Tori's Reviews > Girl Sleuth: Nancy Drew and the Women Who Created Her

Girl Sleuth by Melanie Rehak
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's review
Jun 02, 09

bookshelves: non-fiction
Read in June, 2009

4.5 stars. I'm not sure why I can't give it 5 stars......, because I thoroughly enjoyed this book. Maybe part of it's because the title annoys me...... the "women" who created her.....when the book relates the fact that a man was the one who came up with the original idea!
I'm not big on non-fiction usually - but this story was so enthralling! Like many others, I loved Nancy Drew as a child, and was so interested to read about her history. I did not realize the controversy that surrounded her authorship, nor did I realize all the changes she went through. I must say, I'm glad I had the opportunity to read the books before they turned into "fluff" in some of their re-issueings.
This book paints a very detailed picture of the times. that's something I'm appreciating more and more now - being able to look at an event and see what was going on in the world that influenced it. Nancy really did mirror the changes women were going through, both in fashion and independence. the books mirrored current trends in thought at times.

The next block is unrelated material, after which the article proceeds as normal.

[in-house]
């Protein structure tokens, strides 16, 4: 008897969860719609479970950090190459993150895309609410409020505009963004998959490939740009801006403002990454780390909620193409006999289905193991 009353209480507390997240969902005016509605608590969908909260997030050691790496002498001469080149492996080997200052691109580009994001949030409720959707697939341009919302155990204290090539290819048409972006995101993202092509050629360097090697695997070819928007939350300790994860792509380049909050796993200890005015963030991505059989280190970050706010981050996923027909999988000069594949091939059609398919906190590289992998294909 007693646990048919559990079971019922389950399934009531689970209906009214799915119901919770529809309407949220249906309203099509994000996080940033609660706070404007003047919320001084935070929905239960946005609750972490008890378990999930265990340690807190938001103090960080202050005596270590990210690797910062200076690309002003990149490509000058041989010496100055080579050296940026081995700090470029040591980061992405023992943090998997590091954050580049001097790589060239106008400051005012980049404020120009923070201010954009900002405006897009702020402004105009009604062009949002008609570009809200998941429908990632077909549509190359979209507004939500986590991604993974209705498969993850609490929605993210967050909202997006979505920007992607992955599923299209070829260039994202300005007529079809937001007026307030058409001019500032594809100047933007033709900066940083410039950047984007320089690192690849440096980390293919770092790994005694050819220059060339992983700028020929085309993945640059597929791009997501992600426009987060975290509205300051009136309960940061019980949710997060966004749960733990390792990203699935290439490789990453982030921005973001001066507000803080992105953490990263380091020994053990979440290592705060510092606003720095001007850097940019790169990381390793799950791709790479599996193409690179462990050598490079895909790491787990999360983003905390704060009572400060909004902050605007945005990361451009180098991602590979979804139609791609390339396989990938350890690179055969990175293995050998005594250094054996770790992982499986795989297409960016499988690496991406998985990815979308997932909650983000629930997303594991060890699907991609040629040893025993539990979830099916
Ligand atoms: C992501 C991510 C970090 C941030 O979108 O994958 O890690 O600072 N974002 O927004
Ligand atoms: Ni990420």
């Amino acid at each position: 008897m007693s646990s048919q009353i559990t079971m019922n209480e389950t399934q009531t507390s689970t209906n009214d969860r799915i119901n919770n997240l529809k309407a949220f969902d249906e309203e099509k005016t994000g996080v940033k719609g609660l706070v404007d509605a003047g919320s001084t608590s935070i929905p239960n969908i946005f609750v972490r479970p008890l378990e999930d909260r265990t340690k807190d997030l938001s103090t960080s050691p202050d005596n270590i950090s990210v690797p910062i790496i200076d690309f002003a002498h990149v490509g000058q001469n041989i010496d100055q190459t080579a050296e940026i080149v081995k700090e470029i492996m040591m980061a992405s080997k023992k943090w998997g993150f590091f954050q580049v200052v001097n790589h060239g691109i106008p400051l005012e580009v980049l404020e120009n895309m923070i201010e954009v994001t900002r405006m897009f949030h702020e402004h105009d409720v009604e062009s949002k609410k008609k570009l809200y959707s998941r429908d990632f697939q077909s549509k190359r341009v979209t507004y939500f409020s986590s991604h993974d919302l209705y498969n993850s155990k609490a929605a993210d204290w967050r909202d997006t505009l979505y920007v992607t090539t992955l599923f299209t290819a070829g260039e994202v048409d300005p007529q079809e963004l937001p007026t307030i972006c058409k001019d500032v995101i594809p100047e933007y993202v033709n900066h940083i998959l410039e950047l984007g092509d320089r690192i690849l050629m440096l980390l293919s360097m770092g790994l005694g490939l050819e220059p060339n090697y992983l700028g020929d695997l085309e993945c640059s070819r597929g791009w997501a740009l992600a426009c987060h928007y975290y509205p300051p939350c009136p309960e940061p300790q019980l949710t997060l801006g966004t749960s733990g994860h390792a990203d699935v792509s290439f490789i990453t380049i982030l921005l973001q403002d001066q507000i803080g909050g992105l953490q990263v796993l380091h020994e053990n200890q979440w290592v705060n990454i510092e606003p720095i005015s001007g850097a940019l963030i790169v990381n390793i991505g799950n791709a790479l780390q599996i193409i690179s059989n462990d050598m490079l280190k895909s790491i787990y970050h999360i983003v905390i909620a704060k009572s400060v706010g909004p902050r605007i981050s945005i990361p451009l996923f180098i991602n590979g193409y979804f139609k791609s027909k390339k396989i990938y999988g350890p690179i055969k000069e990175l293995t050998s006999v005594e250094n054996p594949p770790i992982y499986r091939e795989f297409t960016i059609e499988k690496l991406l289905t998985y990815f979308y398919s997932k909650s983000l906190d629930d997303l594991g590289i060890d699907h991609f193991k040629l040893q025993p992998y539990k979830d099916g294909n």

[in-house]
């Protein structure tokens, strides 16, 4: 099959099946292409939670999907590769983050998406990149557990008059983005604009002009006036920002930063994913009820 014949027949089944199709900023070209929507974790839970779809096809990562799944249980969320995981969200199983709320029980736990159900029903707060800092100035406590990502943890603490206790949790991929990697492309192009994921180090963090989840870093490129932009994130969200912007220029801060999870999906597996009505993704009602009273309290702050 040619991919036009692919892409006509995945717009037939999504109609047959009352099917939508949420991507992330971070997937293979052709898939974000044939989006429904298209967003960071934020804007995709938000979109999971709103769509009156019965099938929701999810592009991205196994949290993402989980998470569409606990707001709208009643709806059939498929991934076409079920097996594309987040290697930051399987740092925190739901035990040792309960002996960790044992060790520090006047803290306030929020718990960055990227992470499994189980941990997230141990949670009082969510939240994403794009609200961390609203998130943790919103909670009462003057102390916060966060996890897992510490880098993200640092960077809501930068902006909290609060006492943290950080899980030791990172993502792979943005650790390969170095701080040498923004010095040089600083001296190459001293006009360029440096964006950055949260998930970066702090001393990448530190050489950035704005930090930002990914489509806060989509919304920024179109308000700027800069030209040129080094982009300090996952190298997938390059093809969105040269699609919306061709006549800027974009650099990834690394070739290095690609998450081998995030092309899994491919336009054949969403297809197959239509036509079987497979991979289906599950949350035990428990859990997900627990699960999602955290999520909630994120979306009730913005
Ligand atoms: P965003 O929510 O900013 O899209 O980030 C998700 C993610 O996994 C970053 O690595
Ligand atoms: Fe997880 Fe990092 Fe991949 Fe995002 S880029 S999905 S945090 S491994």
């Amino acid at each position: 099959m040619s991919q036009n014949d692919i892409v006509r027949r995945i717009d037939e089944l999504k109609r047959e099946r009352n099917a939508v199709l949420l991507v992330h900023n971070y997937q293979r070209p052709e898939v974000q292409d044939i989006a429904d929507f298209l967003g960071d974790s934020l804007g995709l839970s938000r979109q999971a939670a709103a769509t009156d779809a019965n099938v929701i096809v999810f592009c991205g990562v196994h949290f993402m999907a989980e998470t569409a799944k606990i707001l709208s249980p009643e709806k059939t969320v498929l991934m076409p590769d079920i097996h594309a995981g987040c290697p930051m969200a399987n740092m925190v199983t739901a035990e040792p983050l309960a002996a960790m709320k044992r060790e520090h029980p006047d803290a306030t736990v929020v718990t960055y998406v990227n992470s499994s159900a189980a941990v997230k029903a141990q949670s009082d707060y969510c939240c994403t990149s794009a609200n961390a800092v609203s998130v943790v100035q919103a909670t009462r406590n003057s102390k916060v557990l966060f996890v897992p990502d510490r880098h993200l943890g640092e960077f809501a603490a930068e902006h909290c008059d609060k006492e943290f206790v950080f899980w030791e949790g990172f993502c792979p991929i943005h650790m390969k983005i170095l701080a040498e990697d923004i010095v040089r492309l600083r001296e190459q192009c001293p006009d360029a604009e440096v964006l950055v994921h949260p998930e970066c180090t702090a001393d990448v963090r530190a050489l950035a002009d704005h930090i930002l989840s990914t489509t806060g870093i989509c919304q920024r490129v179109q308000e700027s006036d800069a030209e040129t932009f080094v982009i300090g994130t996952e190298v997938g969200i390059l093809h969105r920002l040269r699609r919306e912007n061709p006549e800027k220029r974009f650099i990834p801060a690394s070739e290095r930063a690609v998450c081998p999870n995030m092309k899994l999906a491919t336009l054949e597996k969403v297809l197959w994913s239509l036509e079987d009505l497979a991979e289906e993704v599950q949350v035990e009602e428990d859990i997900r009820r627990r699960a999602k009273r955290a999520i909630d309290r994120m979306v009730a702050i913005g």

One of the ND authors spoke of not wanting to insult the intelligence of young girls by writing down to them. I like that goal. Nancy continually rose to the challenge of every situation she encountered. who wouldn't want to be like her?
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Comments (showing 1-3 of 3) (3 new)

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Sara Nancy Drew and the Man/People Who Created Her just doesn't have the same ring to it!

message 2: by Liz (new)

Liz I may have to read this one. I LOVED Nancy Drew books, and wanted to be just like her when I grew up. I still think about her when I put my foot on the gas pedal, preparing to move ahead when the traffic light changes - just like Nancy, I don't want to be caught not paying attention!

Sheryl Tribble Speaking as an author who has co-written a few things, I think of the people who put flesh on the outline as the "creators". Nancy was Edward Stratemeyer's idea, but ideas are cheap -- I have dozens and dozens of books outlined myself, most of which I'll never write, and some of which I'd happily hand to someone else to bring alive (the ones I'm more proprietary about are somehow connected to characters I've actually worked with).

Sitting down and actually writing the thing is where the character takes life. Granted, I also write stuff *without* an outline, where the character just shows up in my head and demands to be written, but that's a totally different process. No outline, therefore much messier. In my experience, if the character is tame enough to be born in an outline, they're just words on a page; they still need that spark of life that makes them real and memorable.

I'm guessing that's the thought behind the title. In the case of Nancy Drew, Edward Stratemeyer was more midwife than parent.

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